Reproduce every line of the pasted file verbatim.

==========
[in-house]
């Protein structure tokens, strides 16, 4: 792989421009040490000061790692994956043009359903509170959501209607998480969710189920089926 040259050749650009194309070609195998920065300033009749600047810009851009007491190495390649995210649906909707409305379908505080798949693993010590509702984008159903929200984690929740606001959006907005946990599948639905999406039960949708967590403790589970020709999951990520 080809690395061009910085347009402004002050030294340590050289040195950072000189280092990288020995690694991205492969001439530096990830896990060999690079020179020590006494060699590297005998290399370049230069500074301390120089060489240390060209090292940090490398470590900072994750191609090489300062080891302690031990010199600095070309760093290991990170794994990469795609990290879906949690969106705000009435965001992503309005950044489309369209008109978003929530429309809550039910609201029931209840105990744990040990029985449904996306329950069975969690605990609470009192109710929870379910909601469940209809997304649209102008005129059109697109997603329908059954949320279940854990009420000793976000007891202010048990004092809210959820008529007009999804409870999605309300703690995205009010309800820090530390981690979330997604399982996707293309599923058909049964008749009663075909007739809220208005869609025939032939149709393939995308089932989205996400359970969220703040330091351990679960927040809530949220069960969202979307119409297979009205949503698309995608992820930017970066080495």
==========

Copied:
[in-house]
């Protein structure tokens, strides 16, 4: 792989421009040490000061790692994956043009359903509170959501209607998480969710189920089926 040259050749650009194309070609195998920065300033009749600047810009851009007491190495390649995210649906909707409305379908505080798949693993010590509702984008159903929200984690929740606001959006907005946990599948639905999406039960949708967590403790589970020709999951990520 080809690395061009910085347009402004002050030294340590050289040195950072000189280092990288020995690694991205492969001439530096990830896990060999690079020179020590006494060699590297005998290399370049230069500074301390120089060489240390060209090292940090490398470590900072994750191609090489300062080891302690031990010199600095070309760093290991990170794994990469795609990290879906949690969106705000009435965001992503309005950044489309369209008109978003929530429309809550039910609201029931209840105990744990040990029985449904996306329950069975969690605990609470009192109710929870379910909601469940209809997304649209102008005129059109697109997603329908059954949320279940854990009420000793976000007891202010048990004092809210959820008529007009999804409870999605309300703690995205009010309800820090530390981690979330997604399982996707293309599923058909049964008749009663075909007739809220208005869609025939032939149709393939995308089932989205996400359970969220703040330091351990679960927040809530949220069960969202979307119409297979009205949503698309995608992820930017970066080495």